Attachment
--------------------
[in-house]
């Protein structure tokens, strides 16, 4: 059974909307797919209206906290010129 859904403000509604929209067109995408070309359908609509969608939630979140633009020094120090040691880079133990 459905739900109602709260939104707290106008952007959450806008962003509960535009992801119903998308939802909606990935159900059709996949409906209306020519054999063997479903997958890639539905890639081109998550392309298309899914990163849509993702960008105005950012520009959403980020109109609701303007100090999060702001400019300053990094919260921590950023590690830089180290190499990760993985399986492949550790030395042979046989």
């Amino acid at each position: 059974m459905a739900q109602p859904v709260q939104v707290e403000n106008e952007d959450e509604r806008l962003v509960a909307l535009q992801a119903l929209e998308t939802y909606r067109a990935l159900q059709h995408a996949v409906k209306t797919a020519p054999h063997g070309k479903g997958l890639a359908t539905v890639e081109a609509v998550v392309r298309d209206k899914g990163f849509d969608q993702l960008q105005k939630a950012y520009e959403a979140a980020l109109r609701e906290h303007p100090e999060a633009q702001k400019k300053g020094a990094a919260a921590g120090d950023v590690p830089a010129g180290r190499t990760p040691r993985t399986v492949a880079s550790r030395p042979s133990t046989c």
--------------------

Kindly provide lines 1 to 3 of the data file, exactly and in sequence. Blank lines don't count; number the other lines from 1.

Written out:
[in-house]
């Protein structure tokens, strides 16, 4: 059974909307797919209206906290010129 859904403000509604929209067109995408070309359908609509969608939630979140633009020094120090040691880079133990 459905739900109602709260939104707290106008952007959450806008962003509960535009992801119903998308939802909606990935159900059709996949409906209306020519054999063997479903997958890639539905890639081109998550392309298309899914990163849509993702960008105005950012520009959403980020109109609701303007100090999060702001400019300053990094919260921590950023590690830089180290190499990760993985399986492949550790030395042979046989």
């Amino acid at each position: 059974m459905a739900q109602p859904v709260q939104v707290e403000n106008e952007d959450e509604r806008l962003v509960a909307l535009q992801a119903l929209e998308t939802y909606r067109a990935l159900q059709h995408a996949v409906k209306t797919a020519p054999h063997g070309k479903g997958l890639a359908t539905v890639e081109a609509v998550v392309r298309d209206k899914g990163f849509d969608q993702l960008q105005k939630a950012y520009e959403a979140a980020l109109r609701e906290h303007p100090e999060a633009q702001k400019k300053g020094a990094a919260a921590g120090d950023v590690p830089a010129g180290r190499t990760p040691r993985t399986v492949a880079s550790r030395p042979s133990t046989c």